The W3C was started in 1994 to lead the Web to its full potential by developing common protocols that promote its evolution and ensure its interoperability.
- W3C Stands for the World Wide Web Consortium
- W3C was created in October 1994
- W3C was created by Tim Berners-Lee
- W3C was created by the Inventor of the Web
- W3C is organized as a Member Organization
- W3C is working to Standardize the Web
- W3C creates and maintains WWW Standards
- W3C Standards are called W3C Recommendations
How The W3C Started
The World Wide Web (WWW) began as a project at the European Organization for Nuclear Research (CERN), where Tim Berners-Lee developed a vision of the World Wide Web.
Tim Berners-Lee – the inventor of the World Wide Web – is now the Director of the World Wide Web Consortium (W3C).
W3C was created in 1994 as a collaboration between the Massachusetts Institute of Technology (MIT) and the European Organization for Nuclear Research (CERN), with support from the U.S. Defense Advanced Research Project Agency (DARPA) and the European Commission.
Standardizing the Web
W3C is working to make the Web accessible to all users (despite differences in culture, education, ability, resources, and physical limitations)
W3C also coordinates its work with many other standards organizations such as the Internet Engineering Task Force, the Wireless Application Protocols (WAP) Forum and the Unicode Consortium.
W3C is hosted by three universities:
- Massachusetts Institute of Technology in the U.S.
- The French National Research Institute in Europe
- Keio University in Japan
Because the Web is so important (both in scope and in investment) that no single organization should have control over its future, W3C functions as a member organization.
Some well known members are:
- America Online
- Sun Microsystems
The Full List of Member Organisations includes a variety of software vendors, content providers, corporate users, telecommunications companies, academic institutions, research laboratories, standards bodies, and governments.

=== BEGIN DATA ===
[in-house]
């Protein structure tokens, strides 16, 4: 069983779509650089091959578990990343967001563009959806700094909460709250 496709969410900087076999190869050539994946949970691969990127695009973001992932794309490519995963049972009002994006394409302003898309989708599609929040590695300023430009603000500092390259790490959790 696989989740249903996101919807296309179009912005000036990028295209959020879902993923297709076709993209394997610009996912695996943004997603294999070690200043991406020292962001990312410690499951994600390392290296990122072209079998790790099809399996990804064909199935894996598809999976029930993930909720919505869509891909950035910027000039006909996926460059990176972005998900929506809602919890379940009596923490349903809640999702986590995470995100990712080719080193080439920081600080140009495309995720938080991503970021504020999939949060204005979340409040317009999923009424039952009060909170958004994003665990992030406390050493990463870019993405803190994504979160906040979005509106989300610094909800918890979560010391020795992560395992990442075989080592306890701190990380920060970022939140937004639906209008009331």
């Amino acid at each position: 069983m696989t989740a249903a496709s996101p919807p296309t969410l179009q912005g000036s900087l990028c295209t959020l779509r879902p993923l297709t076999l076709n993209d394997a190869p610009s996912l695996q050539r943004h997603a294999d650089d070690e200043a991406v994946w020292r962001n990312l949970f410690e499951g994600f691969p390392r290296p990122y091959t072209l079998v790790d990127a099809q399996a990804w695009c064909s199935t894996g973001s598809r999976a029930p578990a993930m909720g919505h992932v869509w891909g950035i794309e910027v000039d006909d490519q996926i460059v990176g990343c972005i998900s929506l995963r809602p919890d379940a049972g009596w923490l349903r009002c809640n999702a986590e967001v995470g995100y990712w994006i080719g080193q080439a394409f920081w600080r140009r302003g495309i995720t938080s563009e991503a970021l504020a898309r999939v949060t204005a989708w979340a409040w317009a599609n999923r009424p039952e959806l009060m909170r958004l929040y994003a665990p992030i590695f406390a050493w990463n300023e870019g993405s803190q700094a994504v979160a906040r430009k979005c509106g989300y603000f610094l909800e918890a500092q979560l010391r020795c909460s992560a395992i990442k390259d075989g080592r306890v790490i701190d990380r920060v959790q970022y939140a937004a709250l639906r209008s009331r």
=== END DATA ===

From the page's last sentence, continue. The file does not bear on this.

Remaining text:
The most important work done by the W3C is the development of Web specifications (called “Recommendations”) that describe communication protocols (like HTML and XML) and other building blocks of the Web.
Each W3C Recommendation is developed by a work group consisting of members and invited experts. The group obtains its input from companies and other organizations, and creates a Working Draft and finally a Proposed Recommendation. In general the Recommendation is submitted to the W3C membership and director, for a formal approval as a W3C Recommendation.
UK Government recommendations:
‘A great deal can be achieved by reading through the W3C guidance on this topic (accessible website design)’
Guidelines for UK Government websites
Illustrated handbook for Web management teams
If you want to procure, or design and build sites with accessibility in mind in the UK, you’ll find the following documents useful:
- Accessible Website Design
- What is the RNIB
- RNIB Campaign For Good Website Design
- Can I be Prosecuted Over An Inaccessible Website?
- Who Prosecutes Companies?
- Web Accessibility Legal Cases in the UK
- Designing Websites For Blind Users
- Test Your Website For Accessibility Issues
- Web Accessibility Discrimination Prosecution cases in Australia
- When Must A Website Be Accessible By?
- Web Accessibility Minimum Requirements in the UK
- The Grey Area Of Website Design: Web Accessibility
- Accessible Website Design In The UK
- What Is The WAI?
- What is the W3c?
- What is WCAG?
- What is Section 508?
- First company prosecuted in the UK over inaccessibility
- Who is Jakob Nielsen?